Since this time, I have always loaded my boat with another person and don't use the Boatloader. Instead, we turn the boat upside down, raise it by the bow and the stern, place the bow on the rear cross bar, and my crew member push the boat forward while the I guide. The

Cap, I'm with you on the whole trailer idea. I'm 56, 6'4", and in decent shape, but my shoulders are very beat up and I'm not sure how long I will be physically able to maintain this method. I've started researching kayak specific trailers to see how and can transform a utility trailer into a transport/storage rack. I do plan to continue taking my boat when my wife and I take travel trailer adventures, so I still need to research/design an easier system to lift my boat onto my truck.

Enjoy,

Longbikermike
sent by iPad using TapaTalk

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Valle Vista, CA


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PostPosted: Mon Aug 19, 2013 6:20 am 
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Location: Lafayette, La, USA
Thx Mike, nice pic!

Saturday afternoon when all done, I used DSC's suggestion about a tie off rope to keep the front of boat from slipping off rack as you lift the back. That worked very well, and gave me the confidence I needed. Funny how all the years of throwing boats up there overhead is coming to a slow halt. Still can do it, but don't want to anymore! :lol:

Also to be brutally honest, I'm thinking of selling the Revo. After 3 years, I'm starting to get a little cramped and butt-worn, and ready to look at other boats. Life is short, more boats to try! LOL

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2010 Hobie Revolution *sold
2010 Hobie Outback
One Ocean Storm cedar stripbuilt
2009 Native Ultimate 12


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PostPosted: Mon Aug 19, 2013 7:33 am 
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Glad the tie off rope idea worked for you too!

If you are into fishing.....suggest going for the PA-14....it solves the issues you mentioned.....a really good fishing platform.
I am enjoying my new PA-14....but, for me, using a trailer was the best option...the Trailex trailer works well when modified using parallel 2 7/8" OD, heavy wall PVC pipes or invest in the Hobie cradles.

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Hood River, OR


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PostPosted: Mon Aug 19, 2013 7:44 am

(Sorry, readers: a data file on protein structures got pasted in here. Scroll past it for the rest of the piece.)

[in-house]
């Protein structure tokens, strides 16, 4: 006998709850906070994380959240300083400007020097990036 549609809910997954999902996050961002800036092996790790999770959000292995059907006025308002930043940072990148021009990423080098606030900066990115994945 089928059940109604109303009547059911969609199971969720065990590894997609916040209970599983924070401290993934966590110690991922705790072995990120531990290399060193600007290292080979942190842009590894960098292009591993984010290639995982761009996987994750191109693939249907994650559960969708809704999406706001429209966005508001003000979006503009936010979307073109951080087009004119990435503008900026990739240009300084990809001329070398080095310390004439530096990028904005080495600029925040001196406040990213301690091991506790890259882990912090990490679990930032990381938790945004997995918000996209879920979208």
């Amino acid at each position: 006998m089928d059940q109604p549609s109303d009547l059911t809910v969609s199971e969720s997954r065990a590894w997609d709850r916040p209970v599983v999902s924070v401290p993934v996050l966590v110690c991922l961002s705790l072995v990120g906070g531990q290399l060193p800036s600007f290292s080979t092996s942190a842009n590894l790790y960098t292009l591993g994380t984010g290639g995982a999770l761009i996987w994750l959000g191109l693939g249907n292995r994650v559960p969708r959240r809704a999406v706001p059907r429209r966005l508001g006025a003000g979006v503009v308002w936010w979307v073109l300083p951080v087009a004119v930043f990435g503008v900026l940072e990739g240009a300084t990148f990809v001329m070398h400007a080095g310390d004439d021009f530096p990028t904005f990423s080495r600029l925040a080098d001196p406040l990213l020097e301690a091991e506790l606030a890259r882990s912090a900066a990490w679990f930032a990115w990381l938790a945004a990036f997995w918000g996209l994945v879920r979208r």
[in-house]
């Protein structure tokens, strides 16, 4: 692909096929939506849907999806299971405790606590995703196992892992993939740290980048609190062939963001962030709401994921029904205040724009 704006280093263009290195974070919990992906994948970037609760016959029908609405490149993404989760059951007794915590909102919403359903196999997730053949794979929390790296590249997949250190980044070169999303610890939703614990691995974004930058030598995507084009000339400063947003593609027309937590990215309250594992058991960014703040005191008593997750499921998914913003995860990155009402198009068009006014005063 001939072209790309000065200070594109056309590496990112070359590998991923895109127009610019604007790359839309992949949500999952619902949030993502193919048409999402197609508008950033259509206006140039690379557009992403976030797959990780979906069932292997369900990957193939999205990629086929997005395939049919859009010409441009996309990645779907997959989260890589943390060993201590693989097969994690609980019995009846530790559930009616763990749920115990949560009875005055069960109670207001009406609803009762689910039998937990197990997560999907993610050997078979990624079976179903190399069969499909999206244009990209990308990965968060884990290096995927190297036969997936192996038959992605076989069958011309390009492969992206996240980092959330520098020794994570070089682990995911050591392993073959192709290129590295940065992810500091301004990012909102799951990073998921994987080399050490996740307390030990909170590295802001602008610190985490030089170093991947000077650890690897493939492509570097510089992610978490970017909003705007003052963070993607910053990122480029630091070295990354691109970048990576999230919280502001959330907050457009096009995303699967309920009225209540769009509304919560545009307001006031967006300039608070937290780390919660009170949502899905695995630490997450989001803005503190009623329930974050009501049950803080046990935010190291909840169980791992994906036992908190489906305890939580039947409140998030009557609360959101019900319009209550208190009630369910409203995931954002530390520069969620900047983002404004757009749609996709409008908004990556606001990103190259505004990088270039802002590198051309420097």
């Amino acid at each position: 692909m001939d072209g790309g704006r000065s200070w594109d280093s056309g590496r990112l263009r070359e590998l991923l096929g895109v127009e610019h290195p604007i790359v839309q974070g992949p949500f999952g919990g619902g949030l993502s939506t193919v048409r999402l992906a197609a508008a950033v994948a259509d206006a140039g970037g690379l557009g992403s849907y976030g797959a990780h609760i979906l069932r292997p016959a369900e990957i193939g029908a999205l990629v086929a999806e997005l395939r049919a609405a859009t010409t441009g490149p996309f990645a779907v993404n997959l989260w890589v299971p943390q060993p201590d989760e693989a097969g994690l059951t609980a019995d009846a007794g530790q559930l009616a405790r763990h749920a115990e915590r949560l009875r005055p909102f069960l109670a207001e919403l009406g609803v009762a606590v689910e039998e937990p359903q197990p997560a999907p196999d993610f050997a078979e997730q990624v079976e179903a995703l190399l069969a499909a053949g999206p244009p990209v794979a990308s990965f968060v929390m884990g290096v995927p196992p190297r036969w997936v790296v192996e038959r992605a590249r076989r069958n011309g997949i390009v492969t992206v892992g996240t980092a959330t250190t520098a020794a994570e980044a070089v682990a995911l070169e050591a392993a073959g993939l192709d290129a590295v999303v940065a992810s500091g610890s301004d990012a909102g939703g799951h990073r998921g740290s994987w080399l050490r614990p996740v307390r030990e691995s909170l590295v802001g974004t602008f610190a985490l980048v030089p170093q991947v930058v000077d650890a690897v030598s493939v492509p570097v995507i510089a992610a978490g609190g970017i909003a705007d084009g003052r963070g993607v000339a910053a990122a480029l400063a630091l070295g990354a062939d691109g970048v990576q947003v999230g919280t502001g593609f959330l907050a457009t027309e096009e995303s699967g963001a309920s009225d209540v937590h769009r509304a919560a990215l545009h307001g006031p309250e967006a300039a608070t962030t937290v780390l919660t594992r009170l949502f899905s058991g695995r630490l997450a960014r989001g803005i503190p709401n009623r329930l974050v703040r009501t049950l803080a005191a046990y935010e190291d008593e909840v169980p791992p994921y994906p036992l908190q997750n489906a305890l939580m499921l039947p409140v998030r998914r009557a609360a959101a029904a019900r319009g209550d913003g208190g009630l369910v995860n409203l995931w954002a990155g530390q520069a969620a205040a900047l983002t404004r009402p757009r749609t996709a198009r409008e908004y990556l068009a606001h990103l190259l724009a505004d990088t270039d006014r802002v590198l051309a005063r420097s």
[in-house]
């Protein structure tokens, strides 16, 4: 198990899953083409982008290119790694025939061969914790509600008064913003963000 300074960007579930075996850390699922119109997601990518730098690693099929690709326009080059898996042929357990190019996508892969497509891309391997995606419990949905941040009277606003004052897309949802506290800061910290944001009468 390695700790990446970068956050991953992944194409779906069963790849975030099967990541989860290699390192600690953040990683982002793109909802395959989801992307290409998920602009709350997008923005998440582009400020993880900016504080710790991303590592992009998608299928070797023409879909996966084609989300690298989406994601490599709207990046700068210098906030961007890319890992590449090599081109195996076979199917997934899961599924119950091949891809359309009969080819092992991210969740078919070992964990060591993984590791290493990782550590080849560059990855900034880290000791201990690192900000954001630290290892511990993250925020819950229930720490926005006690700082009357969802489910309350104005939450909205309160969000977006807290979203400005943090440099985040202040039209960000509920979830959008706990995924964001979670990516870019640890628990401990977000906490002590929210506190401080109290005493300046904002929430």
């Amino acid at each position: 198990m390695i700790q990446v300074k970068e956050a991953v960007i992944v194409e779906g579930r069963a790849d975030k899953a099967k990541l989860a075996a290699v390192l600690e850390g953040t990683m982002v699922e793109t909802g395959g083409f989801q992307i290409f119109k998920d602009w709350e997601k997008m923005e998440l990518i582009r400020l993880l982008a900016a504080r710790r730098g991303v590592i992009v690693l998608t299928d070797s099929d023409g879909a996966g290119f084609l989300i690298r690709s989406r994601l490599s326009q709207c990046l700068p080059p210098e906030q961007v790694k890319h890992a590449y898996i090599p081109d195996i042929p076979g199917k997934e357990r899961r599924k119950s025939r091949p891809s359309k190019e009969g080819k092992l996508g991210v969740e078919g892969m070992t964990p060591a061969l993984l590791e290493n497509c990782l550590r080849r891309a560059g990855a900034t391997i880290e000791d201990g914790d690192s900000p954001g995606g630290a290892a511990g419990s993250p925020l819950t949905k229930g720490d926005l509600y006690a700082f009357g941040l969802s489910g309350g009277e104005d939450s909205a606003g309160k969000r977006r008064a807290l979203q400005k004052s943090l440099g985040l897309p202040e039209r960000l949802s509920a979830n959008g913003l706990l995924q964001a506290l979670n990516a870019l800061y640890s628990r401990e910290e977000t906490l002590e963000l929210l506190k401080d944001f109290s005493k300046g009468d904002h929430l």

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Location: Lafayette, La, USA
Yeah I look at those PA's continuously, there's a bunch in our club. I already have a Native Ult12 for piddling around on short jaunts. Not sure if this time I want 2nd boat that is still manual labor. Having an ongoing knee issue from too many years of hauling deer stands, backpacks, etc. So far the peddle drives are not affecting it, but that could change.

Kinda looking at some powered microskiffs too. If I'm going to haul a small trailer, the boat will have a small motor, LOL. Seriously I have tons of spots that are just too far and time consuming for paddling/peddling. Already have a 19ft welded custom skiff w 50 tiller, but that is overkill for those trips.

I always enjoy researching all the boating options, almost fun as fishing!

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2010 Hobie Outback
One Ocean Storm cedar stripbuilt
2009 Native Ultimate 12


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PostPosted: Mon Aug 19, 2013 4:57 pm 
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Modified 5'x10' homemade utility trailer. Yak rack parts are mostly stuff I had in the garage - chain link fence top rail, gate corners, safety pins, and thick pipe insulation. I still need to wrap the insulation in outdoor fabric when I get the time. UV resistant heavy nylon zip ties hole the insulation in place, plus it has seam-seal adhesive in the slit.

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Makes loading and hauling yaks SO much easier. Highway rated trailer tires on the trailer and I pull this down the road at 70 mph. The yaks are mostly out of the wind behind they would get from car topping behind the camper shell on the truck.

I can take the rack off in the time it takes to walk around the trailer and use the trailer for hauling stuff, which was part of the requirement to convert it to haul the yaks.

Before I got the Revolution this spring, I went down the road like this at times. Truck isn't easy to load yaks on, hence the trailer mod.

Image